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Tag Archives: Poem

“Devil’s Night” by Edward Hirsch

He saw teenagers carrying flammable cans / of kerosene and boxes of wooden matches, torching / the discarded carcasses of Fords and Chevies, / spreading flames through abandoned buildings / and unused factories, lighting one-story houses / on narrow lots in small neighborhoods.

“The New World,” by Chana Bloch

My uncle killed a man and was proud of it. / Some guy with a knife came at him in Flatbush / and he knocked the fucker to the ground. / The sidewalk finished the job. // By then he’d survived two wives and / a triple bypass. He carried the plastic tubing in his pocket / and would show it to you, to anyone. / He’d unbutton his shirt right there on the street / to show off the scar.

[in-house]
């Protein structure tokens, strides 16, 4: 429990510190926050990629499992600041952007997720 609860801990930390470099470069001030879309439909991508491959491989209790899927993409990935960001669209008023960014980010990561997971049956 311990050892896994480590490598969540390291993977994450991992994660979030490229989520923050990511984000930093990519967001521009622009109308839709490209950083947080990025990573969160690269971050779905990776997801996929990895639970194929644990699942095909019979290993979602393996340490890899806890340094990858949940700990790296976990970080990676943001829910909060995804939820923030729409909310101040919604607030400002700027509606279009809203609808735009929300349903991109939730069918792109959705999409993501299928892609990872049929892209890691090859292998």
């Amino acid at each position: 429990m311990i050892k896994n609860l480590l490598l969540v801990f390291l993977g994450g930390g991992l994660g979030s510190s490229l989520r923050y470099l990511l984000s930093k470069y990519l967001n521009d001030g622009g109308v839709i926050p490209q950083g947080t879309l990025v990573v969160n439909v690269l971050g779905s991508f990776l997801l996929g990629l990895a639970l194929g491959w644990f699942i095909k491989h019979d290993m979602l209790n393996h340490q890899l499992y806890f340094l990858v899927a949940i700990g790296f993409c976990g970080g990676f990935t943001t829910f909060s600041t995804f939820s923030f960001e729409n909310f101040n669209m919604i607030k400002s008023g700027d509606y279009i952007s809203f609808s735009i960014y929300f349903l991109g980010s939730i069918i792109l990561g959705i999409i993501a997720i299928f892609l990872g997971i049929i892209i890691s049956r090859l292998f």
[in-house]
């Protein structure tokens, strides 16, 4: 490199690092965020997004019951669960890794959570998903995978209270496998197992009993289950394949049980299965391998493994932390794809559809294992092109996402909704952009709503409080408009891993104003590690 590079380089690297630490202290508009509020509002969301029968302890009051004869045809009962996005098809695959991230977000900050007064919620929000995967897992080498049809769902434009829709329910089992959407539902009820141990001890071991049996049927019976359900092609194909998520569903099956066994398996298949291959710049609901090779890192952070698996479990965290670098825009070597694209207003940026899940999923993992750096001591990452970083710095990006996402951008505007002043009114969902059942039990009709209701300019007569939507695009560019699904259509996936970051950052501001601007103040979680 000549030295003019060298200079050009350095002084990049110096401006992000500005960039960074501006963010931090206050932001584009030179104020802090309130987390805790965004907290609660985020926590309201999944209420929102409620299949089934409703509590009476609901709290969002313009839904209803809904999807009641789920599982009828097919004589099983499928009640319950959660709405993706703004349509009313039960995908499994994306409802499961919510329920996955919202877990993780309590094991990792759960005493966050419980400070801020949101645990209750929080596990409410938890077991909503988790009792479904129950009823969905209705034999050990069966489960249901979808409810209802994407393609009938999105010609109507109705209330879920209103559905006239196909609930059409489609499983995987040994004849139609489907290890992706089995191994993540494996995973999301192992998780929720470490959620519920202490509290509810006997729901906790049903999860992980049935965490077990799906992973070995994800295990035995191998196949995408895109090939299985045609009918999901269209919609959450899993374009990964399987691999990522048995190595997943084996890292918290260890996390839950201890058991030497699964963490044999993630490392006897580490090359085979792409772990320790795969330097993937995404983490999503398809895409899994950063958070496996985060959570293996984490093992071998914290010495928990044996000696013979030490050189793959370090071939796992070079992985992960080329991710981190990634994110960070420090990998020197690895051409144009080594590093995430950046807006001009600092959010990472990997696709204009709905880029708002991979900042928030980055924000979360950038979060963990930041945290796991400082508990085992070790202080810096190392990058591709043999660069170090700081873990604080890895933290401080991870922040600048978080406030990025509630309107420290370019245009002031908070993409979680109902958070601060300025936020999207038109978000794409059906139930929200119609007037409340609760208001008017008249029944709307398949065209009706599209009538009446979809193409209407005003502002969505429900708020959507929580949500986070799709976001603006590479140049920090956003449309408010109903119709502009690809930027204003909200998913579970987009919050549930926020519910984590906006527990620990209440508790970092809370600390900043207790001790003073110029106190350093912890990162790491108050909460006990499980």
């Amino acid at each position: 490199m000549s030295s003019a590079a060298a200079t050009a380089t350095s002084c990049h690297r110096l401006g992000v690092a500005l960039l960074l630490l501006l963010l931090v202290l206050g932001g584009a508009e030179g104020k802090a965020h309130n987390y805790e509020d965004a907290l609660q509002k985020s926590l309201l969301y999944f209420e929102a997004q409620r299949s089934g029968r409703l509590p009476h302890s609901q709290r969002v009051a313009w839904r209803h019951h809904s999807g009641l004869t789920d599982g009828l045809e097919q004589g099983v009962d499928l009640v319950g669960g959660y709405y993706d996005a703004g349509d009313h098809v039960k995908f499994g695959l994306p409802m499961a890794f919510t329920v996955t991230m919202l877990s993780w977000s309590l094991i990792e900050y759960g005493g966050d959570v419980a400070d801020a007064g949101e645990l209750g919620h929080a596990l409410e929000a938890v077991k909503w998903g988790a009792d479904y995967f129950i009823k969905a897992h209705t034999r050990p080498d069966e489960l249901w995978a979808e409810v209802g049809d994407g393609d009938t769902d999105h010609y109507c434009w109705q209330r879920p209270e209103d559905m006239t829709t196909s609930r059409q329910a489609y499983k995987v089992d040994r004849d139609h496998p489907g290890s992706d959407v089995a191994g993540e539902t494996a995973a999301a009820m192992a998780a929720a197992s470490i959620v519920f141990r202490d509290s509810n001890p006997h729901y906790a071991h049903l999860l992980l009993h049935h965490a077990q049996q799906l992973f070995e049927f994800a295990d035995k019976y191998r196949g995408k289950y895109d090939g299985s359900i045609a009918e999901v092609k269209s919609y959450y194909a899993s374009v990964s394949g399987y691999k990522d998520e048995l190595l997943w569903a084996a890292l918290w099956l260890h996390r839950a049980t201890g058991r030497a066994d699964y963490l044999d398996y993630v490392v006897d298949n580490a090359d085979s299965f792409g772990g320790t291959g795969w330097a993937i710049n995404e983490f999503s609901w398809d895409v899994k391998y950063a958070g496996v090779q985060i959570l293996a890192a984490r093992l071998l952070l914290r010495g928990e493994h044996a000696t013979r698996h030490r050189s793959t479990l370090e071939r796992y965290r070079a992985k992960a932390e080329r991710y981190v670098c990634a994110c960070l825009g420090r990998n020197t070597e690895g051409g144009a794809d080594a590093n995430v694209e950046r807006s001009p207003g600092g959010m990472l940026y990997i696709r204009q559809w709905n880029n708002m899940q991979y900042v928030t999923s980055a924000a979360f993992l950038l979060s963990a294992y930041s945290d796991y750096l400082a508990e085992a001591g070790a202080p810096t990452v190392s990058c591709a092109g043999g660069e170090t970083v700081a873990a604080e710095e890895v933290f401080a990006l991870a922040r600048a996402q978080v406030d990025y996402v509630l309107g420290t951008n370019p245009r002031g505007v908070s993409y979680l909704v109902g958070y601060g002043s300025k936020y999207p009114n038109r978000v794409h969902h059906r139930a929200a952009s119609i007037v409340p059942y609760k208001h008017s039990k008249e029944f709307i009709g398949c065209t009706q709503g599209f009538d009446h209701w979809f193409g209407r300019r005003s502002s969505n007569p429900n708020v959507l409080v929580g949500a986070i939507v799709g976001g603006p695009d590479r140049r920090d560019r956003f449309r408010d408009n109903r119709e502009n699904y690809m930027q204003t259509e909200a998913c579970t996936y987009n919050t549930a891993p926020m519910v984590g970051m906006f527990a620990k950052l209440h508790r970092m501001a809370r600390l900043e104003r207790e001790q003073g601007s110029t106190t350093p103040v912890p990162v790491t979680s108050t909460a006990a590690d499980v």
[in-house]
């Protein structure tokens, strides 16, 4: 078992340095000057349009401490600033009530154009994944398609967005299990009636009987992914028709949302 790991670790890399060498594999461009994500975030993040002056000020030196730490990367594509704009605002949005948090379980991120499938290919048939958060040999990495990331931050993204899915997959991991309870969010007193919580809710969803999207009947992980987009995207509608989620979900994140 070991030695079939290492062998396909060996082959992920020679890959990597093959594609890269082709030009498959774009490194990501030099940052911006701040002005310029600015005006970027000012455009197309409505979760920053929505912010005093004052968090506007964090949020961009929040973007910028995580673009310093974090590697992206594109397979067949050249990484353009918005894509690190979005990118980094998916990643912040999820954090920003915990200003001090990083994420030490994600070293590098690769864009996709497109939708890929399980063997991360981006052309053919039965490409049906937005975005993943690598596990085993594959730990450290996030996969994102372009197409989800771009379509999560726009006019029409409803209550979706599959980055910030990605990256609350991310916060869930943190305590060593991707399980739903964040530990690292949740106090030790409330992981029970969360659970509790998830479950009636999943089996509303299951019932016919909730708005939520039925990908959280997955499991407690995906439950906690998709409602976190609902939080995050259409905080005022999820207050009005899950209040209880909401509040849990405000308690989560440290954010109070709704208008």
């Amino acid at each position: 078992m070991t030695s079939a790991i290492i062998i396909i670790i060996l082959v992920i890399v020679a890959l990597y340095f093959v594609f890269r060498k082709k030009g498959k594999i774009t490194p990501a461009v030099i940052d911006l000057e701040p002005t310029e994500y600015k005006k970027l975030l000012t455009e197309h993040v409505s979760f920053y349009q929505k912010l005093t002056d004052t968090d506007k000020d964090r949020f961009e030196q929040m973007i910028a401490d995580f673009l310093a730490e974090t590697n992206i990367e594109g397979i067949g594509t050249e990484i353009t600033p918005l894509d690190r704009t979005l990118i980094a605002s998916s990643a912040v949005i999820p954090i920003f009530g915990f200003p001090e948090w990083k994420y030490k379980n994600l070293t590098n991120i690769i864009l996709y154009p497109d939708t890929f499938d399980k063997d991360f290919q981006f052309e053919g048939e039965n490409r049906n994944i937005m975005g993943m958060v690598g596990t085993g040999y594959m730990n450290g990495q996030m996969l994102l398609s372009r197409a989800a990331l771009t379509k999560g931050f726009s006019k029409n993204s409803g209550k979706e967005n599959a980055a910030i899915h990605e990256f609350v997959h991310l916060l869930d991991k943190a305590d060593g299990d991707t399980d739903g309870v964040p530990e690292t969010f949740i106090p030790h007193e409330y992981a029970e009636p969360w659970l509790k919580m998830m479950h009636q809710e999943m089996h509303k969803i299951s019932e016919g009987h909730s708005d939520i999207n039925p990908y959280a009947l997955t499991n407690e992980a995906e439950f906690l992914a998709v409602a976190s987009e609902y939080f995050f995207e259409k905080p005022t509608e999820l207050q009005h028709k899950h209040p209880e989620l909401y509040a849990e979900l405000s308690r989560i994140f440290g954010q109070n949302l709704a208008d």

“Presence” by Czesław Miłosz

When I ran barefoot in our gardens by the river Nieviaza

Something was there, that I didn’t then try to name:

Everywhere, between the trunks of linden trees, on the sunny side of the lawn,
on the path by the orchard,

A Presence resided, I didn’t know whose.

“The Material,” by Robert Pinsky

The moon-stirred volume of ocean sighed
Coconut tanning-oil and frozen custard.

Birch horses and dragons rode the merry-go-round.

A splinter of the herringbone cedar boardwalk
Might be teased from your finger with a steel
Needle purged of germs by a match’s flame.